Trade between North Korea and its closest ally China is on the rise. Jason Strother traveled to northeast China several months ago to get a first hand look at the thriving cross border trade there. He tells the story from Seoul.
Trade between China and North Korea is booming.
The Institute for Far Eastern Studies in Seoul says that during the first half of this year, trade was up 25 percent compared with the same period a year ago. For the first six months of the year, trade totaled more than $1 billion.
In the Chinese town of Dandong, along the border with North Korea, almost every store on one street leading to the riverfront specializes in cross-border trade. Some sell consumer goods such as DVD players and electric fans to North Korean customers.
The Friendship Bridge spans the Yalu River and connects Dandong with Sinuiju in North Korea.
A fleet of trucks lines up at customs before crossing the Friendship Bridge.
Hu Ka-son is a Chinese businessman who has been shipping goods in and out of North Korea for four years.
He says the North Korean government and its citizens buy whatever they can here.
He says the North Koreans shop just the way Chinese do and they want many things. Often, Hu says, North Korean customers will call a friend who is here and tell them what to buy, then his company ships it over the border.
Trade between the two East Asian neighbors has become even more vital since conservative Lee Myung Bak became president in South Korea earlier this year. His government has cut back on aid to North Korea.
Daniel Pinkston is a senior analyst at the International Crisis Group in Seoul.
"So it is an important lifeline and a source of foreign exchange to balance North Korea's trade deficit, when you are talking about the investment that is coming in from China, also a source of food imports and other consumer goods and consumer products so it is quite important for North Korea," says Pinkston.
But what China wants from North Korea is different - raw resources.
Chinese companies have signed contracts to operate North Korean mines.
A review of Chinese customs reports published by the Institute for Far Eastern Studies in Seoul reveals that hundreds of millions of dollars of coal, steel and aluminum have been exported across the border this year.
Pinkston says North Korea is feeding China's voracious appetite for natural resources.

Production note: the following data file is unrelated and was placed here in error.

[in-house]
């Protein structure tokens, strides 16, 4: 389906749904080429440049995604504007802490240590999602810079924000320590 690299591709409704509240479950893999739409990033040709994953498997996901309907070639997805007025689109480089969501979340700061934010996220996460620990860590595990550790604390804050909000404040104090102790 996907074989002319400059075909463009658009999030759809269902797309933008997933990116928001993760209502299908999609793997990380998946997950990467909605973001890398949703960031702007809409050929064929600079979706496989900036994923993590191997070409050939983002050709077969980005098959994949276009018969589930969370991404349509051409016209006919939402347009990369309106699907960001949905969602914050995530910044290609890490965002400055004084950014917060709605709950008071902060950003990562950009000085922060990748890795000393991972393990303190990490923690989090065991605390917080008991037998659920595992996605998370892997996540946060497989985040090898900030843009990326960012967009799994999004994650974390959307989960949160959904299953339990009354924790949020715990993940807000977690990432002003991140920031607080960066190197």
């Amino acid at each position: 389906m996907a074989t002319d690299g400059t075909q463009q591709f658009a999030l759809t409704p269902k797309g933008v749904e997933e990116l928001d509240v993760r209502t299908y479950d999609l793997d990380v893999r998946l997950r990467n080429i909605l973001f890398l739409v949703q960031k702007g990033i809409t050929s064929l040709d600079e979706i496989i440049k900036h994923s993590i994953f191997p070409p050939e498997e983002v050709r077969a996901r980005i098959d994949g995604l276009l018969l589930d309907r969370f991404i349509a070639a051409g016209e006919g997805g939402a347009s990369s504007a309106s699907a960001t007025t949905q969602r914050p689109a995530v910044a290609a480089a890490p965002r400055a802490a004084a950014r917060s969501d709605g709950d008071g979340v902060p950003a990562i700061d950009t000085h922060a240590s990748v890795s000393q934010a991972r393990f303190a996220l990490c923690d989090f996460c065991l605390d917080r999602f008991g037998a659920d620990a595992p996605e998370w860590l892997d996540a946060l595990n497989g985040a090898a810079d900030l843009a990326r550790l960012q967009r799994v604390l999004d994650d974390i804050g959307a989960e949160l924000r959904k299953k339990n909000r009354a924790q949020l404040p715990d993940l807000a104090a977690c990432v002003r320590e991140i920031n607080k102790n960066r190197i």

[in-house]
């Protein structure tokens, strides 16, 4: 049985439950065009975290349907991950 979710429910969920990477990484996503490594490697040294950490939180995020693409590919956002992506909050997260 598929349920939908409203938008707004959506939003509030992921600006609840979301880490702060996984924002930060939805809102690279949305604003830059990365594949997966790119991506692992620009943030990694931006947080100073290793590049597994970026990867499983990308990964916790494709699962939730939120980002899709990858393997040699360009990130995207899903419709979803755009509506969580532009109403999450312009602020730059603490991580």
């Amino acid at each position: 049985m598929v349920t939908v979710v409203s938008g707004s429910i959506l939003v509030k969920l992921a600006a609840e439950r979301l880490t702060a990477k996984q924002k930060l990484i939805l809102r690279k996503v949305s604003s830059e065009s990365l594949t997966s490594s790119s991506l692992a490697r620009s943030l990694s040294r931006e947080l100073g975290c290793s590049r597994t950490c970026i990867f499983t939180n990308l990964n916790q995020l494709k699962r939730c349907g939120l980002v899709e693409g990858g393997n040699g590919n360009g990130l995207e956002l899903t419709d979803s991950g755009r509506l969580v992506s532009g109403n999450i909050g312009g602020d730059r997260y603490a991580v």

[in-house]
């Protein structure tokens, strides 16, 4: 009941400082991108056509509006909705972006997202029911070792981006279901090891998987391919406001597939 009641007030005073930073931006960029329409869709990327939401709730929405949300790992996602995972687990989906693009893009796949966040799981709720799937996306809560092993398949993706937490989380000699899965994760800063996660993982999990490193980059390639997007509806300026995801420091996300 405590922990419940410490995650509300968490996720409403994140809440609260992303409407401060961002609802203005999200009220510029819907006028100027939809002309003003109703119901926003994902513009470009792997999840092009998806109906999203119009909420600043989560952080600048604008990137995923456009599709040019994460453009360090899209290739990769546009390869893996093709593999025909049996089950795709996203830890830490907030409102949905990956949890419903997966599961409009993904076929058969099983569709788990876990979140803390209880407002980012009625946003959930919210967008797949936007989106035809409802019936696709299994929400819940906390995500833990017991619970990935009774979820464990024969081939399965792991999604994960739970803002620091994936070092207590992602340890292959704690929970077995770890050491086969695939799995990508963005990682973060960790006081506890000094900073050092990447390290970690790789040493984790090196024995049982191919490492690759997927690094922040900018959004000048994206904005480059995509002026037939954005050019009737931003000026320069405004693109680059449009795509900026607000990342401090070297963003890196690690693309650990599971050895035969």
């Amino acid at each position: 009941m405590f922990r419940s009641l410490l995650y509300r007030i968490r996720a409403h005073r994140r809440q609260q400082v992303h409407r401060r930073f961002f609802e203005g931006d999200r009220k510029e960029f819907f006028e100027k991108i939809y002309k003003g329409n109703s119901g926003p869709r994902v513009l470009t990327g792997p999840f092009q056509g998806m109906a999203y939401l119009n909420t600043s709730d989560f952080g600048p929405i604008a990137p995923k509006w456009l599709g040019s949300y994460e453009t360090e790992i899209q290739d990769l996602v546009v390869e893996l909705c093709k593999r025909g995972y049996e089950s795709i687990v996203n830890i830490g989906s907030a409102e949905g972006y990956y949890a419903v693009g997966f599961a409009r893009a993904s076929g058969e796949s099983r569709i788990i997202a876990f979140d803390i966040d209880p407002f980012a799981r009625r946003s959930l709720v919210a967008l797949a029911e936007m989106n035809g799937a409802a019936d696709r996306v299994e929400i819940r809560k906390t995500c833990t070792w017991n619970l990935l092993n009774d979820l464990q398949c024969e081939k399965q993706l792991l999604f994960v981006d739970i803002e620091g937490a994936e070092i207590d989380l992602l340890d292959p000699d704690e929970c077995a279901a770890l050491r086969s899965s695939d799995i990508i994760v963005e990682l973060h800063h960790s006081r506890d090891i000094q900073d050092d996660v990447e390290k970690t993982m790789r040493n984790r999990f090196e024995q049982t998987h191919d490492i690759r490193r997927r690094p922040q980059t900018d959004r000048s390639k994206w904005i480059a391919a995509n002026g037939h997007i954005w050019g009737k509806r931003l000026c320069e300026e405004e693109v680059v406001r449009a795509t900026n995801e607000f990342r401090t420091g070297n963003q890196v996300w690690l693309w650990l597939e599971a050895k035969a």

"So the Chinese have been conducting this trade on a commercial basis," said Pinkston. "They will only enter into deals if it is beneficial or profitable to them."
Chinese citizens also are cashing in on their neighbor's mineral wealth.
North Korean gold sells illegally in Dandong.
It takes only a few minutes for a visitor to find someone connected to the illegal gold trade.
In one jewelry store, an employee presents a half-ounce slug of what he says is solid gold from North Korea, and quotes a price of about $500.
Jewelers say 70 percent of the gold in Dandong is from North Korea. The dealer says that people crossing the border conceal it inside belt pockets when passing through customs.
While goods go both ways across the Yalu, money does not seem to.
Bustling Dandong has become wealthy, as China has opened up its markets, allowing economic growth to lift hundreds of millions of people out of poverty.
But in North Korea state mismanagement and years of poor harvests have shrunk the economy.
The World Food Program and other aid groups warn that millions of North Koreans face famine in the coming months. During the past decade, thousands have fled to China to escape hunger and repression at home.
Just a few decades ago, Dandong and Sinuiju were said to look like twin cities. Today, the contrast between them is clear.
At night, Dandong is alive and vibrant. Children play and couples stroll down the riverfront promenade under bright lights.
But just across the Yalu, Sinuiju sits lifeless and dark.